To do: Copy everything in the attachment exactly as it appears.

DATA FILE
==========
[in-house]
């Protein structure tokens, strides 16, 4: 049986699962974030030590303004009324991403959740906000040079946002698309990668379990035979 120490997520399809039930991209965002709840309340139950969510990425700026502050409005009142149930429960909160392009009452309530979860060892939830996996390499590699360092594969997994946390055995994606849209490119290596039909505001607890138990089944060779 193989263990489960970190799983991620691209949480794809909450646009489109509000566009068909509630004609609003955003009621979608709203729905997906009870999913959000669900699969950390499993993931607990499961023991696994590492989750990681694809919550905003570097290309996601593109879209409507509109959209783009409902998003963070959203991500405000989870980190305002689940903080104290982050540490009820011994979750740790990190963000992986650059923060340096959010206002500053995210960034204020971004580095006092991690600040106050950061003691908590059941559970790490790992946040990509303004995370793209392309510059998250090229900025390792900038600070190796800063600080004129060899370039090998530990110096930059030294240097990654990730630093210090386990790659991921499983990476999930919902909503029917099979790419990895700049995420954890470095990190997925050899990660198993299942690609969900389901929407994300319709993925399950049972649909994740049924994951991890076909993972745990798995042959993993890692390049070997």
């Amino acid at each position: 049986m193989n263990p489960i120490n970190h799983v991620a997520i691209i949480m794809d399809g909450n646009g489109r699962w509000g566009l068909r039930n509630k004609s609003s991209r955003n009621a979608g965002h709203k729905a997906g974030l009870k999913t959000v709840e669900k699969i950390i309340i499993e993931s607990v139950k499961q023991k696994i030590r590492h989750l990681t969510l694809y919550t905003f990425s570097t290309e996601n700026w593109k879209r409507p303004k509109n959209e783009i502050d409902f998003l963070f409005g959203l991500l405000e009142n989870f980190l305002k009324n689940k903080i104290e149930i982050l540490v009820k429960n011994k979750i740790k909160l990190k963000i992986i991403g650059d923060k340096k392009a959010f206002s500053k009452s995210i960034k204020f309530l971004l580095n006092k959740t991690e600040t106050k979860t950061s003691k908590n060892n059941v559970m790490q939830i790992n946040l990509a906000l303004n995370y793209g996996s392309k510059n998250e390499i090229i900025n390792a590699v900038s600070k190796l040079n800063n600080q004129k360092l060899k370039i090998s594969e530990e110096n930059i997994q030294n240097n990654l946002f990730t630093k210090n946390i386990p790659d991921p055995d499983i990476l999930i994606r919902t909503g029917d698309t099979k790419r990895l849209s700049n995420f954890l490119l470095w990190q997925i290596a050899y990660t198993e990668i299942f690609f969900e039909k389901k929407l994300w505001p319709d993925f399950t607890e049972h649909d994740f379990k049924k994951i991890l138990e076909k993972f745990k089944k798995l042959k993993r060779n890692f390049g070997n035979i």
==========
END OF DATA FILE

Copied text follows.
[in-house]
């Protein structure tokens, strides 16, 4: 049986699962974030030590303004009324991403959740906000040079946002698309990668379990035979 120490997520399809039930991209965002709840309340139950969510990425700026502050409005009142149930429960909160392009009452309530979860060892939830996996390499590699360092594969997994946390055995994606849209490119290596039909505001607890138990089944060779 193989263990489960970190799983991620691209949480794809909450646009489109509000566009068909509630004609609003955003009621979608709203729905997906009870999913959000669900699969950390499993993931607990499961023991696994590492989750990681694809919550905003570097290309996601593109879209409507509109959209783009409902998003963070959203991500405000989870980190305002689940903080104290982050540490009820011994979750740790990190963000992986650059923060340096959010206002500053995210960034204020971004580095006092991690600040106050950061003691908590059941559970790490790992946040990509303004995370793209392309510059998250090229900025390792900038600070190796800063600080004129060899370039090998530990110096930059030294240097990654990730630093210090386990790659991921499983990476999930919902909503029917099979790419990895700049995420954890470095990190997925050899990660198993299942690609969900389901929407994300319709993925399950049972649909994740049924994951991890076909993972745990798995042959993993890692390049070997």
């Amino acid at each position: 049986m193989n263990p489960i120490n970190h799983v991620a997520i691209i949480m794809d399809g909450n646009g489109r699962w509000g566009l068909r039930n509630k004609s609003s991209r955003n009621a979608g965002h709203k729905a997906g974030l009870k999913t959000v709840e669900k699969i950390i309340i499993e993931s607990v139950k499961q023991k696994i030590r590492h989750l990681t969510l694809y919550t905003f990425s570097t290309e996601n700026w593109k879209r409507p303004k509109n959209e783009i502050d409902f998003l963070f409005g959203l991500l405000e009142n989870f980190l305002k009324n689940k903080i104290e149930i982050l540490v009820k429960n011994k979750i740790k909160l990190k963000i992986i991403g650059d923060k340096k392009a959010f206002s500053k009452s995210i960034k204020f309530l971004l580095n006092k959740t991690e600040t106050k979860t950061s003691k908590n060892n059941v559970m790490q939830i790992n946040l990509a906000l303004n995370y793209g996996s392309k510059n998250e390499i090229i900025n390792a590699v900038s600070k190796l040079n800063n600080q004129k360092l060899k370039i090998s594969e530990e110096n930059i997994q030294n240097n990654l946002f990730t630093k210090n946390i386990p790659d991921p055995d499983i990476l999930i994606r919902t909503g029917d698309t099979k790419r990895l849209s700049n995420f954890l490119l470095w990190q997925i290596a050899y990660t198993e990668i299942f690609f969900e039909k389901k929407l994300w505001p319709d993925f399950t607890e049972h649909d994740f379990k049924k994951i991890l138990e076909k993972f745990k089944k798995l042959k993993r060779n890692f390049g070997n035979i």